The Tamil New Year or Varsha Pirappu or more typically Puthandu is celebrated on the first day of Chithirai month of the traditional Tamil calendar which generally falls around the 13th or 14th of April. 1 Chitirai is an auspicious day for the Tamil people in India, Sri Lanka, Singapore, Malaysia and South Africa. At the origins of this civilization, this period had the function of determining the seasons.
The main aspect of the Tamil new year is the vision of Kanni or to see things those are bearers of luck. People arrange jewelry, gold, silver, mirror, new clothes for the family members, the new calendar, banana, areca nut, betel leaves, uncooked rice, coconuts, fruits and vegetables in season.
After the vision of Kanni, it's time for a ritual bath after which the older woman of the family draw the Kolam or traditional Rangoli on the floor in front of the main gate. The typical Kolam for new year is the one depicting a traditional lamp that is called Vilakku kolam. People then decorate all doors with the mango tree leaves.
After this decorative phase the family gathers for prayers that begin with the lighting of the Kuthu Vilakku, the traditional oil lamp, which is placed, with the Kudam, a bronze pot containing clean water and decorated with mango leaves, to form the niraikudam for Panchanga Pooja in front of the deity effigy of the house that is adorned with chandan or paste of sandalwood powder and water, red kumkum powder and yellow turmeric paste.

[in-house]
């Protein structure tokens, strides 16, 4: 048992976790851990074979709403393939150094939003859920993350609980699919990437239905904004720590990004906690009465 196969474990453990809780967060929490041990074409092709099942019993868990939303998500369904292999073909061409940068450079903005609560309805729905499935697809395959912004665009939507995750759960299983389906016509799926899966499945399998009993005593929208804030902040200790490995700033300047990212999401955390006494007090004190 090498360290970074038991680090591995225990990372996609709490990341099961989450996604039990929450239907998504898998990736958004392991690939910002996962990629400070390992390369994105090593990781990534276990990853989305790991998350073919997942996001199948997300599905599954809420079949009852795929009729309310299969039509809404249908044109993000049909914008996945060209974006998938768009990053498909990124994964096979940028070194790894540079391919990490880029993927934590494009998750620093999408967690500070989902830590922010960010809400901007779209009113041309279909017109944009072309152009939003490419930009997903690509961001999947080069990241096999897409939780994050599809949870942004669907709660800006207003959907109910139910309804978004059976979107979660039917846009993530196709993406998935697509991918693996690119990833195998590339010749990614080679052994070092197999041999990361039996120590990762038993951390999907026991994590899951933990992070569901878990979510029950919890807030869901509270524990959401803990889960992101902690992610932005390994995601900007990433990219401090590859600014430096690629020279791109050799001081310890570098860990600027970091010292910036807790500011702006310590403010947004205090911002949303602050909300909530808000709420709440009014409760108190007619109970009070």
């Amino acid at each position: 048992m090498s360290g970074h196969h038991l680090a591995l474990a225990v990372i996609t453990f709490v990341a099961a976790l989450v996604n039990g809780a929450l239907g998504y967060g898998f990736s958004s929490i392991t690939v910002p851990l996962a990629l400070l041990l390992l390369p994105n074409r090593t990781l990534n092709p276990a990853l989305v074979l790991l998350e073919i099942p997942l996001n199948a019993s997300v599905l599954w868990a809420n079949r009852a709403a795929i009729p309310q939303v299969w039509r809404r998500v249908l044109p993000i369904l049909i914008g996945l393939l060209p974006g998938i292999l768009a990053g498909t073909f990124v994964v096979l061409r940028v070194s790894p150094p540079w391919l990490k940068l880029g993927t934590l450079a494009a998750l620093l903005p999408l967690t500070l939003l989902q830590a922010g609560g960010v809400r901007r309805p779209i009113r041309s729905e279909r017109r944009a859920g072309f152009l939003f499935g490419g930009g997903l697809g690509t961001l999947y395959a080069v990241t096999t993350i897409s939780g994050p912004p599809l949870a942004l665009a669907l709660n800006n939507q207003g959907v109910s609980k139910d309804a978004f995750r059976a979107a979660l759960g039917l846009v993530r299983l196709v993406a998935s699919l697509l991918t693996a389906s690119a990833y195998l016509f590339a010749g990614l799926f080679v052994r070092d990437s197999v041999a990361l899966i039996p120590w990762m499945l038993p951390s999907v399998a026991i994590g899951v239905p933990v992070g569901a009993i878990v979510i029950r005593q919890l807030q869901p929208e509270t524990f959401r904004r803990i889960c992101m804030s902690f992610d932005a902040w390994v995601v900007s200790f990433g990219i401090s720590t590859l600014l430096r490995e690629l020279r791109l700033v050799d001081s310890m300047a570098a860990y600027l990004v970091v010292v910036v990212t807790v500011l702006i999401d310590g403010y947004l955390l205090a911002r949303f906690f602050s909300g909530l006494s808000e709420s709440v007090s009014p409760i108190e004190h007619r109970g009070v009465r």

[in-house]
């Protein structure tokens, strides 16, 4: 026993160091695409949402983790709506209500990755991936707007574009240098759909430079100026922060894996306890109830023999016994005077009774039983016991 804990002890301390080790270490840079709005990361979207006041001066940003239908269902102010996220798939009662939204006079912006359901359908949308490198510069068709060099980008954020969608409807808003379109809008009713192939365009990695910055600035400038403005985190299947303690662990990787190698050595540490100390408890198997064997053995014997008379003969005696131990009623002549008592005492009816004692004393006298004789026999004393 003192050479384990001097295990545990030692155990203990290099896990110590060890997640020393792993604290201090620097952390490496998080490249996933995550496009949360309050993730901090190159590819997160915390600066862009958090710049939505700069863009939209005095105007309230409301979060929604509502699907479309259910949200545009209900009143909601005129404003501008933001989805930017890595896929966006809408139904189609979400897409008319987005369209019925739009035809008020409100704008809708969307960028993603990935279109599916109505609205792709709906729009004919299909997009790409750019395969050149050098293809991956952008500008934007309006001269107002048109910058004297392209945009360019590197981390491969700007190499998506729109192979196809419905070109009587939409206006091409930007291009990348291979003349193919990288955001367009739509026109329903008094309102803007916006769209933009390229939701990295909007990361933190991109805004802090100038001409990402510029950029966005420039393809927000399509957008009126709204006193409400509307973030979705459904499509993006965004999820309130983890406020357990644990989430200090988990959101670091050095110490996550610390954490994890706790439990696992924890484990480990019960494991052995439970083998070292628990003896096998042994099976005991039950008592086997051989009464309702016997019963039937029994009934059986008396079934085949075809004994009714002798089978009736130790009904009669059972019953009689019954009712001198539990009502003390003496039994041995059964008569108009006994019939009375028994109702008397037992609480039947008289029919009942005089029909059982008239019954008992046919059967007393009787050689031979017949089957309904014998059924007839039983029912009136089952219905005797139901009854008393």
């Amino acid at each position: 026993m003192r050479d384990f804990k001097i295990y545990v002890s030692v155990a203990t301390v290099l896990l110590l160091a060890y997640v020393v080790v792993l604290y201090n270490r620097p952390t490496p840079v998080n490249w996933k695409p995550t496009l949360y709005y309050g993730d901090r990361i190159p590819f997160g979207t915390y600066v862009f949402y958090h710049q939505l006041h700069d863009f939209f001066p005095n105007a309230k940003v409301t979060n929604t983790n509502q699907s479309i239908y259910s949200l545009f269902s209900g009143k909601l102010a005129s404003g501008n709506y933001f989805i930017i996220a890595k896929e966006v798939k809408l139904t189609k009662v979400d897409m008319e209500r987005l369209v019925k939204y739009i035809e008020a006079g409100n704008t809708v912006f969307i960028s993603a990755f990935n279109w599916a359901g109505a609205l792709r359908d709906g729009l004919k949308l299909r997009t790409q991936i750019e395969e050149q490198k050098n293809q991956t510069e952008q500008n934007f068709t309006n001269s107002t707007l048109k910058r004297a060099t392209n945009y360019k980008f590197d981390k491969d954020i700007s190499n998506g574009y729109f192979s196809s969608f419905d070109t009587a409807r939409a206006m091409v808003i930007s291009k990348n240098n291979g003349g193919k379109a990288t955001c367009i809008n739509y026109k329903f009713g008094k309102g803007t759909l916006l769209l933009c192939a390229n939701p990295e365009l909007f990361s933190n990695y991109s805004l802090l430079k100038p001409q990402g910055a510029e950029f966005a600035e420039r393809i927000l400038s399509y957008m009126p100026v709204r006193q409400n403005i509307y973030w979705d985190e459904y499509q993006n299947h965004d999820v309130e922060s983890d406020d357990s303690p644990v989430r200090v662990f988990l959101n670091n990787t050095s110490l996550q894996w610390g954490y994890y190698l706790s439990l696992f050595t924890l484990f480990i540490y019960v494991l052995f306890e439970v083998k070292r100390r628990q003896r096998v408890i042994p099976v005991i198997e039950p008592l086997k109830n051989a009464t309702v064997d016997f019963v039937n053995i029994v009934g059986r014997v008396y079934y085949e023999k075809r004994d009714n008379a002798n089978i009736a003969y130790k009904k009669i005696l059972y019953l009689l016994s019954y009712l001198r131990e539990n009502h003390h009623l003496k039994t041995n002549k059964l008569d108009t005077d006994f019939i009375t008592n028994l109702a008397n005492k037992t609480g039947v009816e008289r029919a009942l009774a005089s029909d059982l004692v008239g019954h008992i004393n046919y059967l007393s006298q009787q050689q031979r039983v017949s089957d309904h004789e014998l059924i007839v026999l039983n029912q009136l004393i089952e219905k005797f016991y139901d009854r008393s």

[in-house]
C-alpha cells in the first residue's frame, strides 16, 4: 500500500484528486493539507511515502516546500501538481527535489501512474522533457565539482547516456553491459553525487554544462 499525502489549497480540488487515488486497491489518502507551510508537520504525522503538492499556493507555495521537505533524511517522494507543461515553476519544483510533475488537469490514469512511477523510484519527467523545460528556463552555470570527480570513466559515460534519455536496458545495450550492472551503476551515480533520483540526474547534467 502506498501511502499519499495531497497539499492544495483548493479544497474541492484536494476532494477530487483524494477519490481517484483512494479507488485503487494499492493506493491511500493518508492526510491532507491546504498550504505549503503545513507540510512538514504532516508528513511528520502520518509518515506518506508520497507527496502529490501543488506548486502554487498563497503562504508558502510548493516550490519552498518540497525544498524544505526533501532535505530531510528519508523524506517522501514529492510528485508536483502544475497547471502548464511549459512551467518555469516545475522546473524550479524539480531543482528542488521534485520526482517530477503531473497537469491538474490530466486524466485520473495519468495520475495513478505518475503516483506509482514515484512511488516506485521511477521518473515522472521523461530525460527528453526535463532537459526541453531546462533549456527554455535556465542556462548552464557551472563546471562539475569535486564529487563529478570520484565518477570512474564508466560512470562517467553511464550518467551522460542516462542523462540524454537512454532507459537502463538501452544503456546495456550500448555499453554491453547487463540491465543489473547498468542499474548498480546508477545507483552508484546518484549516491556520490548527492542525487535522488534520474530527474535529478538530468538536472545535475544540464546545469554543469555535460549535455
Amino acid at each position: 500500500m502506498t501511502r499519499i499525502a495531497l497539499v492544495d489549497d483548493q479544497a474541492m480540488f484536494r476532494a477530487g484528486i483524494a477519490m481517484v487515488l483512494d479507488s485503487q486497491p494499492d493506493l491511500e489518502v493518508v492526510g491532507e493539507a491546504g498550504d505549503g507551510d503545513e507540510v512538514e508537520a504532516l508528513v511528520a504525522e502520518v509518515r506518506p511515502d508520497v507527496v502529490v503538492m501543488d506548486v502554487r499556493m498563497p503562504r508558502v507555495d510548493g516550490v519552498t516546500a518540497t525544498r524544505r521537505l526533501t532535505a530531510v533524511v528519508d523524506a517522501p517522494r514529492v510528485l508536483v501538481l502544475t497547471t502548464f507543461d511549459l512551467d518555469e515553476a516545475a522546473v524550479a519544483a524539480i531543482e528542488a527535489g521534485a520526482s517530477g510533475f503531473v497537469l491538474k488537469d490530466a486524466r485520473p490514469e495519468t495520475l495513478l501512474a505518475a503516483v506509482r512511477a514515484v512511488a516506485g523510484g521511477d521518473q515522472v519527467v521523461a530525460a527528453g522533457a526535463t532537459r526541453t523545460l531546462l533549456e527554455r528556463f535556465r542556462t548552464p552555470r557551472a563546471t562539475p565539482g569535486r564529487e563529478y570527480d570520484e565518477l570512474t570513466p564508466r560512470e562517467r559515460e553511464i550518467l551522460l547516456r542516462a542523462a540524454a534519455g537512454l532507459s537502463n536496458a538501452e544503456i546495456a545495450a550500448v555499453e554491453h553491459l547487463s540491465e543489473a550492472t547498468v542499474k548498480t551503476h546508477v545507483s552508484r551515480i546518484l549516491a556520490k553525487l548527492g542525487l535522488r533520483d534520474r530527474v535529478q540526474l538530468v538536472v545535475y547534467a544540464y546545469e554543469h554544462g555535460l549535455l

During the ritual people read the Panchangam, the predictions of the new year, and eat the Neem pachadi which is basically a mixture of jaggery, chilies, salt, leaves and/or flowers of neem and tamarind. Tamils also prepare traditional dishes such as Maanga Pachadi, based on raw mango accompanied by a sweet sour sauce. People distribute new clothes and wish mutually Puthandu Vazhthugal or Happy new year.
Obviously the elements that characterize this ritual may differ from one region to other and some prefer to hear the reading of the Panchanga at the neighborhood temple or with the family. Some even undertake the Tharpanam, a commemorative ritual towards deceased family members, but in principle the ones listed are the basic steps. The day's menu is based mainly on green bananas, jackfruit and payasam.
Because it is a very ancient event, there are several references to this festivity in Tamil literature, especially in the Nedunalvidaa of Nakkirar, a famous Tamil poet of the third century.